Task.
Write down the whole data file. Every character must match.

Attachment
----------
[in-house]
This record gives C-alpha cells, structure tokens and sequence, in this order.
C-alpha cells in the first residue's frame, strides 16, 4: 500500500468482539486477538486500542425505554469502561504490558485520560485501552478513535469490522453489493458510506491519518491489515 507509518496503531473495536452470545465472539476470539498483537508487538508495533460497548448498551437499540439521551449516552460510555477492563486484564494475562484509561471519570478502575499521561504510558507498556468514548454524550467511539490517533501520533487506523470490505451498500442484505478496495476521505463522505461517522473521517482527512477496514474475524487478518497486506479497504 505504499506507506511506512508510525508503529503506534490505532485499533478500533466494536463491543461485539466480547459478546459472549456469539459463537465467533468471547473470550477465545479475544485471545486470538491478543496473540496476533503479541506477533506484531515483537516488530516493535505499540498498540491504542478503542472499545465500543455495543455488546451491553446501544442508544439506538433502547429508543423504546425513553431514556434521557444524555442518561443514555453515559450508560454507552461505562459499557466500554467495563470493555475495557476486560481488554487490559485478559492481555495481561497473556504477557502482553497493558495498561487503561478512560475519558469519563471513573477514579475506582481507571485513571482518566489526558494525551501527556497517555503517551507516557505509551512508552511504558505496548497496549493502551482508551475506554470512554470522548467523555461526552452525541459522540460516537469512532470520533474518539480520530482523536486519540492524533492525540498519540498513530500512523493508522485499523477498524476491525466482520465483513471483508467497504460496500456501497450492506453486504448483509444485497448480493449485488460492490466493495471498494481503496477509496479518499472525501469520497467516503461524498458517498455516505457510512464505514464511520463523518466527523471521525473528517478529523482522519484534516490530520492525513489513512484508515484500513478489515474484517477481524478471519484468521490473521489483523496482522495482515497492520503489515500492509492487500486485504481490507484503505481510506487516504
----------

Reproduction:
[in-house]
This record gives C-alpha cells, structure tokens and sequence, in this order.
C-alpha cells in the first residue's frame, strides 16, 4: 500500500468482539486477538486500542425505554469502561504490558485520560485501552478513535469490522453489493458510506491519518491489515 507509518496503531473495536452470545465472539476470539498483537508487538508495533460497548448498551437499540439521551449516552460510555477492563486484564494475562484509561471519570478502575499521561504510558507498556468514548454524550467511539490517533501520533487506523470490505451498500442484505478496495476521505463522505461517522473521517482527512477496514474475524487478518497486506479497504 505504499506507506511506512508510525508503529503506534490505532485499533478500533466494536463491543461485539466480547459478546459472549456469539459463537465467533468471547473470550477465545479475544485471545486470538491478543496473540496476533503479541506477533506484531515483537516488530516493535505499540498498540491504542478503542472499545465500543455495543455488546451491553446501544442508544439506538433502547429508543423504546425513553431514556434521557444524555442518561443514555453515559450508560454507552461505562459499557466500554467495563470493555475495557476486560481488554487490559485478559492481555495481561497473556504477557502482553497493558495498561487503561478512560475519558469519563471513573477514579475506582481507571485513571482518566489526558494525551501527556497517555503517551507516557505509551512508552511504558505496548497496549493502551482508551475506554470512554470522548467523555461526552452525541459522540460516537469512532470520533474518539480520530482523536486519540492524533492525540498519540498513530500512523493508522485499523477498524476491525466482520465483513471483508467497504460496500456501497450492506453486504448483509444485497448480493449485488460492490466493495471498494481503496477509496479518499472525501469520497467516503461524498458517498455516505457510512464505514464511520463523518466527523471521525473528517478529523482522519484534516490530520492525513489513512484508515484500513478489515474484517477481524478471519484468521490473521489483523496482522495482515497492520503489515500492509492487500486485504481490507484503505481510506487516504